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Today the House of Islam occupies a space somewhere between the old world and the new, say a current and a former muslim, and choices must be made. Ian Harris reports.
In the wake of the Christchurch and Colombo massacres, Islam has assumed a new prominence in the consciousness of New Zealanders.
In different ways, those events highlight a pathological evil that has cut short too many lives among people of diverse faiths, here and overseas.
Abroad, most of those victims have been Muslims slain by Muslims, for Islam is no more a monolithic mass than any other religion. Views within it range from seeing the core of their faith as peace and spiritual serenity, to encouraging violence in pursuit of a fundamentalist and political vision of the place of Islam in today's world.
The problem is that both emphases can be justified by appealing to verses in the Qur'an and hadith (the sayings and doings of Muhammad compiled after he died).
Is each verse of equal weight and immutable? Or is the text open to fresh interpretations as societies evolve?
Two writers steeped in Islamic experience look closely at these questions and come to similar conclusions. Both were born into devout Muslim families, both embraced an extremist version of Islam in their youth, both now think that modern Muslims must be free to reappraise aspects of their religion in light of the modern world. And both, significantly, live in the West. Their musings would not be tolerated in countries where ultra-conservative clerics hold the whip hand.
Ed Husain, author of The House of Islam, was born in England and remains committed to Islam. He attributes this to the gentle, spiritual depth of his Indian parents. Somali-born Ayaan Hirsi Ali lived for a time in Mecca, studied and became an MP in the Netherlands, felt compelled to leave the faith and now teaches at Harvard and Stanford Universities in the US. Her experiences led her to write Heretic: Why Islam Needs a Reformation Now. She has had numerous death threats.
I see neither as bent on destroying the faith. Though strongly critical of some interpretations, they are basically constructive. They plead for changes that would restore the spirit of Islam's golden era in the Middle Ages, when scholars enjoyed a freedom to analyse, explore and critique in a generally tolerant environment, and Islam flourished.
But the heavy hand of theocratic conformity throttled that back, and over the past seven decades Saudi Arabia has spent $US200 billion spreading a narrow, aggressive and politically-oriented puritanism as the only true expression of Islam. The effects have been felt through the Muslim world.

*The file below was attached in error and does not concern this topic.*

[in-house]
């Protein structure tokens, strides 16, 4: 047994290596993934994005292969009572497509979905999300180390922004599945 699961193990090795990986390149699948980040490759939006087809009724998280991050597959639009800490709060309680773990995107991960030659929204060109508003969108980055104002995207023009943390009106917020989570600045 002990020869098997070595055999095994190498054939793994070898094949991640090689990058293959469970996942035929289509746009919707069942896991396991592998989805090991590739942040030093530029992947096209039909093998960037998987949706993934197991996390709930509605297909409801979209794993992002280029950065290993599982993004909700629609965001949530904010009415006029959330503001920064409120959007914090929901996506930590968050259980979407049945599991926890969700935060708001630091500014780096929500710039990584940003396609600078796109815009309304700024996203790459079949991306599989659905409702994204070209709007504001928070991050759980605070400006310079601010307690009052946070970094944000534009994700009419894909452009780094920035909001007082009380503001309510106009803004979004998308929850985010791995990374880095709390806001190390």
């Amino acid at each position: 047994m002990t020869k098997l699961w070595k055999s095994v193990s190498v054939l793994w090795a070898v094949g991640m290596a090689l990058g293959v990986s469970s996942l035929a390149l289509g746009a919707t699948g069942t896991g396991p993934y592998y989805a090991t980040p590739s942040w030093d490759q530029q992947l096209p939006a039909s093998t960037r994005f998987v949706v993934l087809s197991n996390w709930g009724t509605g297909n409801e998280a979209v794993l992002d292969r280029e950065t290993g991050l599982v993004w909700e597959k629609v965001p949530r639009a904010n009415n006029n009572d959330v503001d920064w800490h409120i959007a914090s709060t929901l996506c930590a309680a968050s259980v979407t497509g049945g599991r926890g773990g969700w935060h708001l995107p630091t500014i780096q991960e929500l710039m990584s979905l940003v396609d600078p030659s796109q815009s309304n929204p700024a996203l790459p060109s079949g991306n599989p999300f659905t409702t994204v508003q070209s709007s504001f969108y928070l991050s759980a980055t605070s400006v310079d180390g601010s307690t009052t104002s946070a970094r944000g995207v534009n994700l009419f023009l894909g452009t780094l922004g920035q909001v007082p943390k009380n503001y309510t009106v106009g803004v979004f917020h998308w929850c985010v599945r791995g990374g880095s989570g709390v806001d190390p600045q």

Today, Ali sees three major groupings contending for the soul of Islam. She calls them Mecca Muslims, Medina Muslims and Modifying Muslims.
Mecca Muslims are by far the majority. For about 10 years from 610CE, Muhammad was intent on inviting polytheists around Mecca to abandon their idols and worship only Allah. The earliest chapters of the Qur'an reflect this. Mecca Muslims are loyal to this peaceful emphasis, worship devoutly, and do not promote violence.
Yet, says Ali, they have a problem, especially in the West, since certain of their beliefs sit awkwardly with modernity. ``Trapped between two worlds of belief and experience, these Muslims are engaged in a daily struggle to adhere to Islam in the context of a secular and pluralistic society that challenges their values and beliefs at every turn.''
Some try to wall off outside influences, and permit only an Islamic education for their children.
Medina Muslims look rather to the time when Muhammad and his followers assumed political authority and took up arms to defend and extend the new faith. Those who refused to submit to Allah were attacked or downgraded to second-class citizenship. The religion expanded by conquest.
Today's extremists find inspiration in verses in the Qur'an that reflect this shift.
``They envision a regime based on sharia, Islamic religious law,'' says Ali. ``They argue for an Islam largely or completely unchanged from its original 7th-century version. What is more, they take it as a requirement of their faith that they impose it on everyone else ... They preach jihad and glorify death through martyrdom'' - as with al Qaeda, Islamic State and Boko Haram.
Husain acknowledges the deep emotions of hurt, betrayal and humiliation that blundering Western intrusions into the Islamic world have caused, but objects to the Medina Muslims' ``political hijacking'' of his religion.
As a Modifying Muslim, he challenges the majority to disown, even oust these ``theological brigands'' and work instead to rekindle the openness, tolerance and freedom of their faith's glory days.
How enriched the world would be if that were to happen!
Ian Harris is a journalist and commentator.